Once rightly described as the "new-Hendrix" and hailed by people as veritable as Barack Obama, 34 year old Austin native Gary Clark Jr, shot to stardom with his major label debut Blak & Blu, a stunning mix of blues, rock, soul and hip-hop spawning massive tracks like Bright Lights, Blak & Blu and When My Train Pulls In. A whirlwind of tours followed that mant that his albums, including the introspective and personal on his second release The Story Of Sonny Boy Slim, were commercially unsuccessful in comparison to his live performances. I'll admit that Sonny Boy Slim album did take a little while to sink in as it didn't have as much of the genre bending of it's predecessor. However it seems that Clark Jr has rediscovered his fire and manged to distill his live prowess into an album and it's once again come from a personal place.
This Land opens with the incendiary title track a damning indictment of racism in it all it's forms, driven by synth bass, electronic drum beats and Clark Jr's signature Gibson SG, he starts by saying that he's "paranoid and pissed off" before reciting the hatred he's been subjected to in a defiant way. He has said that the album has been influenced by the election of Donald Trump, the rise of racism in America, the Colin Kaepernick incident that exposed the NFL to accusations of blackballing the player over his 'take a knee' protest against the murders of black Americans. A damming look at America as it stands today this is Clark Jr laying out his manifesto for the future, musically as well, producing this album has meant that he can really let himself go from blues-drenched rockers, thumping punk (Gotta Get Into Something) to Prince-like histrionics and dub-reggae (Feel Like A Million) it's the man moving away from his guitar solo driven past on to more lyrical arrangements.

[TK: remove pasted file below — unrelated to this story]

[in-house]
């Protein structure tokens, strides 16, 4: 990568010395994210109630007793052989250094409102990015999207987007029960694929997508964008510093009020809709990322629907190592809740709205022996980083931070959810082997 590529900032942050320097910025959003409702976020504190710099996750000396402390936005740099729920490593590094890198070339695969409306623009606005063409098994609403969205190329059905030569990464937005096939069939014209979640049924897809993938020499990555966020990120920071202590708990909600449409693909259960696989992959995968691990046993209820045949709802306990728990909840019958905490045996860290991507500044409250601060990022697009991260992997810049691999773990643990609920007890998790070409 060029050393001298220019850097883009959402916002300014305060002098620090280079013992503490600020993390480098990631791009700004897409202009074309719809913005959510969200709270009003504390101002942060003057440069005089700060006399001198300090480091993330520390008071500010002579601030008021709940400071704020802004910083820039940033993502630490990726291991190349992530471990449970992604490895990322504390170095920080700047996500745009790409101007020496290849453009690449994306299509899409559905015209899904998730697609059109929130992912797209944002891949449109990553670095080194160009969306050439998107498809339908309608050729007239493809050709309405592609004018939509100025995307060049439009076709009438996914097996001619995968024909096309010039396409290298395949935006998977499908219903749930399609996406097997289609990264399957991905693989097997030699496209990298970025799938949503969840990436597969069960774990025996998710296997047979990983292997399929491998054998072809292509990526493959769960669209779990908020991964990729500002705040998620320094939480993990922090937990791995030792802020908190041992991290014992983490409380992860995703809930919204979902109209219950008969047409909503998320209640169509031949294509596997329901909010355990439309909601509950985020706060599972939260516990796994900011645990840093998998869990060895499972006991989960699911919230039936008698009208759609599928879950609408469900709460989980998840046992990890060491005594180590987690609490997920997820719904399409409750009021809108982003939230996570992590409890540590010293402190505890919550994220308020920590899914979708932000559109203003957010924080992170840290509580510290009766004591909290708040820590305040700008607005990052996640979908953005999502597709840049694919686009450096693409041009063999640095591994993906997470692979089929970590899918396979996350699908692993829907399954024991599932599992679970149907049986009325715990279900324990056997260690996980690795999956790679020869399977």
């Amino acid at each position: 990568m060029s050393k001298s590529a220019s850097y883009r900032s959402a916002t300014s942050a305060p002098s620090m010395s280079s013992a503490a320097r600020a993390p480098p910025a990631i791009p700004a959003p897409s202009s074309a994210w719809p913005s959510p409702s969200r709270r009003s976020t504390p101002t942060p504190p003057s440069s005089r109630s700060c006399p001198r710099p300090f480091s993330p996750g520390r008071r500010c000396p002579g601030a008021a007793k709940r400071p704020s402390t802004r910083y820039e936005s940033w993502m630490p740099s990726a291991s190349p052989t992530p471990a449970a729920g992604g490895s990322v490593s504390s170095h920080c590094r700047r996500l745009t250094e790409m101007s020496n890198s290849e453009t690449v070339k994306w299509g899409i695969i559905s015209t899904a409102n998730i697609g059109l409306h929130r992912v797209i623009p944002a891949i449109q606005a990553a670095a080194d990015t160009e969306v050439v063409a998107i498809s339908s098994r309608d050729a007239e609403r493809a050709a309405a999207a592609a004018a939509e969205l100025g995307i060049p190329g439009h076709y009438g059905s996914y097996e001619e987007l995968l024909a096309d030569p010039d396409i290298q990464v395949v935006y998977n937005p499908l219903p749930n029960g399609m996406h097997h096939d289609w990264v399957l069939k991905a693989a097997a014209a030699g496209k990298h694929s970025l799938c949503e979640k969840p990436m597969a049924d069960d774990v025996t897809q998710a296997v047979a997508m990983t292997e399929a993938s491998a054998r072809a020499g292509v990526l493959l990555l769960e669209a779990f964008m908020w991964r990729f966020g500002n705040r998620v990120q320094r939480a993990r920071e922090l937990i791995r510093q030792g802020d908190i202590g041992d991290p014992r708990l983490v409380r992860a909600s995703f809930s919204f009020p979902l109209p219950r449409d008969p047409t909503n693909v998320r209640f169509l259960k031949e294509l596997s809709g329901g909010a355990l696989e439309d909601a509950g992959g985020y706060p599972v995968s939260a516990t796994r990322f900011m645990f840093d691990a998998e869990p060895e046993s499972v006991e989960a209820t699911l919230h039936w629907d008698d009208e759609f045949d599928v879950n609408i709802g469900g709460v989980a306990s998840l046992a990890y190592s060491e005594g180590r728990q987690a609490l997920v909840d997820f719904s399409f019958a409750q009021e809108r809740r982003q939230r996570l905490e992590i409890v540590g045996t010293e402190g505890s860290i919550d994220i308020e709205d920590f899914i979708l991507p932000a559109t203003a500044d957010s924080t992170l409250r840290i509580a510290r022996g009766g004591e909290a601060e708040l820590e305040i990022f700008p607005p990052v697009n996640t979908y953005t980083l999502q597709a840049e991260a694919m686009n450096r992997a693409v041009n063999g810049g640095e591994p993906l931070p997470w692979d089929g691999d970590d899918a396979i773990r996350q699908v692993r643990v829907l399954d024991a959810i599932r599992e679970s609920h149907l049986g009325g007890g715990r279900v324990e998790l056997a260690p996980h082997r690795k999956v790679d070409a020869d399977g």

Speaking of Prince some of the percussion overdubs have been done by Prince alumni Sheila E, though the majority of instrumentation is from Gary himself, who still occasionally shows his six string finesse on tracks like I Walk Alone, a track that has a big slab of the Purple one in it. At over an hour it's a lot to take in but it keeps you on the edge of your seat throughout, the numerous audio twists and turns have you guessing what's around the corner. It's only March but we may have the blues album of the year already, almost flawless. 9/10
A New Revenge: Enemies And Lovers (Golden Robot Records) [Matt]
Another week another project featuring Tim 'Ripper' Owens (Jesus this man gets around a bit), this time though he's in a new project with Keri Kelli (Slash’s Snake Pit, Alice Cooper, Vince Neil Band), Rudy Sarzo (who’s work with Ozzy Osbourne, Dio, Whitesnake) and long-time Scorpions drummer James Kottak (also from Montrose, Warrant, Kingdom Come). A New Revenge is a lot more melodic than any of Ripper's previous work drawing more from the bands of his bandmates, take a song like The Way it's got a highly sexed lyrics and a massive hook, something that it shares with the cheesy as hell Never Let You Go. It's unashamed hard rock which Ripper does do well trying some latter Dio phrasing but it's all just a little light for my taste to be honest, he only really gets to let rip on The Eyes but then all of this hard work is undone by Only The Pretty Ones which is dreadful, I mean truly dreadful! Still this one track aside it's an alright hard rock record from some of the big hitters in the genre. 6/10